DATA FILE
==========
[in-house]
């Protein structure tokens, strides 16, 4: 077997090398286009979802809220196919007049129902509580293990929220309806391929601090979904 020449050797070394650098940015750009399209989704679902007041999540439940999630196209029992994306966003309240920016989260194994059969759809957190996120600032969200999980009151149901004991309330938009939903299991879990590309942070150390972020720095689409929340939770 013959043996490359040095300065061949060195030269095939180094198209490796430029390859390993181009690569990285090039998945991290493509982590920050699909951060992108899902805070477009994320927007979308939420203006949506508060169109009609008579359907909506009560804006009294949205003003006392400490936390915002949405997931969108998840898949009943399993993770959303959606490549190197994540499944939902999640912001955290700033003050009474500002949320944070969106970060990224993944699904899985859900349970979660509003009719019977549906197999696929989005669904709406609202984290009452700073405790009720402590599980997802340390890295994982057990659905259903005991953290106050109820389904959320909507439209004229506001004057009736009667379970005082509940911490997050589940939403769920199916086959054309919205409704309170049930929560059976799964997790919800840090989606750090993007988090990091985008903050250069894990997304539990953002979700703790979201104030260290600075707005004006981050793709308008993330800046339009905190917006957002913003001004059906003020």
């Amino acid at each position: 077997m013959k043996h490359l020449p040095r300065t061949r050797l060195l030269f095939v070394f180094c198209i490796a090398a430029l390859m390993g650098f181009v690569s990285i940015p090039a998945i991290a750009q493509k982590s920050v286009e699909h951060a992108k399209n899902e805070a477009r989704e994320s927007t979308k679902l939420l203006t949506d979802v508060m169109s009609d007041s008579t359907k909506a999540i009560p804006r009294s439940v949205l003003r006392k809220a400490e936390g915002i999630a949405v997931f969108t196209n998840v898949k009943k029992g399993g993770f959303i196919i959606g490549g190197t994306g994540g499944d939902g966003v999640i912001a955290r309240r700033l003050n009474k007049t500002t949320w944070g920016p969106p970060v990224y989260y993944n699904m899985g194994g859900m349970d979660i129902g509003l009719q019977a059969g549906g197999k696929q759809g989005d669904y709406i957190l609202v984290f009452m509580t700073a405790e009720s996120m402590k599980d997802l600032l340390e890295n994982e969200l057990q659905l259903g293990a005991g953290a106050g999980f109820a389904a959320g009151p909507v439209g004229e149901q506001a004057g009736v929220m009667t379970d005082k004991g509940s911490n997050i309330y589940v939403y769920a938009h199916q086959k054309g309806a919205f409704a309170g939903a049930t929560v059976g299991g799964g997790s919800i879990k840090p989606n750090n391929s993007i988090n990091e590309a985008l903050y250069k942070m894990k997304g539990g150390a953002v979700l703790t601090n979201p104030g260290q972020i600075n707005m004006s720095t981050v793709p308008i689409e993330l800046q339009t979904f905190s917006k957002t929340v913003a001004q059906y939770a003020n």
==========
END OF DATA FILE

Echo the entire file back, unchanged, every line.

[in-house]
């Protein structure tokens, strides 16, 4: 077997090398286009979802809220196919007049129902509580293990929220309806391929601090979904 020449050797070394650098940015750009399209989704679902007041999540439940999630196209029992994306966003309240920016989260194994059969759809957190996120600032969200999980009151149901004991309330938009939903299991879990590309942070150390972020720095689409929340939770 013959043996490359040095300065061949060195030269095939180094198209490796430029390859390993181009690569990285090039998945991290493509982590920050699909951060992108899902805070477009994320927007979308939420203006949506508060169109009609008579359907909506009560804006009294949205003003006392400490936390915002949405997931969108998840898949009943399993993770959303959606490549190197994540499944939902999640912001955290700033003050009474500002949320944070969106970060990224993944699904899985859900349970979660509003009719019977549906197999696929989005669904709406609202984290009452700073405790009720402590599980997802340390890295994982057990659905259903005991953290106050109820389904959320909507439209004229506001004057009736009667379970005082509940911490997050589940939403769920199916086959054309919205409704309170049930929560059976799964997790919800840090989606750090993007988090990091985008903050250069894990997304539990953002979700703790979201104030260290600075707005004006981050793709308008993330800046339009905190917006957002913003001004059906003020």
């Amino acid at each position: 077997m013959k043996h490359l020449p040095r300065t061949r050797l060195l030269f095939v070394f180094c198209i490796a090398a430029l390859m390993g650098f181009v690569s990285i940015p090039a998945i991290a750009q493509k982590s920050v286009e699909h951060a992108k399209n899902e805070a477009r989704e994320s927007t979308k679902l939420l203006t949506d979802v508060m169109s009609d007041s008579t359907k909506a999540i009560p804006r009294s439940v949205l003003r006392k809220a400490e936390g915002i999630a949405v997931f969108t196209n998840v898949k009943k029992g399993g993770f959303i196919i959606g490549g190197t994306g994540g499944d939902g966003v999640i912001a955290r309240r700033l003050n009474k007049t500002t949320w944070g920016p969106p970060v990224y989260y993944n699904m899985g194994g859900m349970d979660i129902g509003l009719q019977a059969g549906g197999k696929q759809g989005d669904y709406i957190l609202v984290f009452m509580t700073a405790e009720s996120m402590k599980d997802l600032l340390e890295n994982e969200l057990q659905l259903g293990a005991g953290a106050g999980f109820a389904a959320g009151p909507v439209g004229e149901q506001a004057g009736v929220m009667t379970d005082k004991g509940s911490n997050i309330y589940v939403y769920a938009h199916q086959k054309g309806a919205f409704a309170g939903a049930t929560v059976g299991g799964g997790s919800i879990k840090p989606n750090n391929s993007i988090n990091e590309a985008l903050y250069k942070m894990k997304g539990g150390a953002v979700l703790t601090n979201p104030g260290q972020i600075n707005m004006s720095t981050v793709p308008i689409e993330l800046q339009t979904f905190s917006k957002t929340v913003a001004q059906y939770a003020n």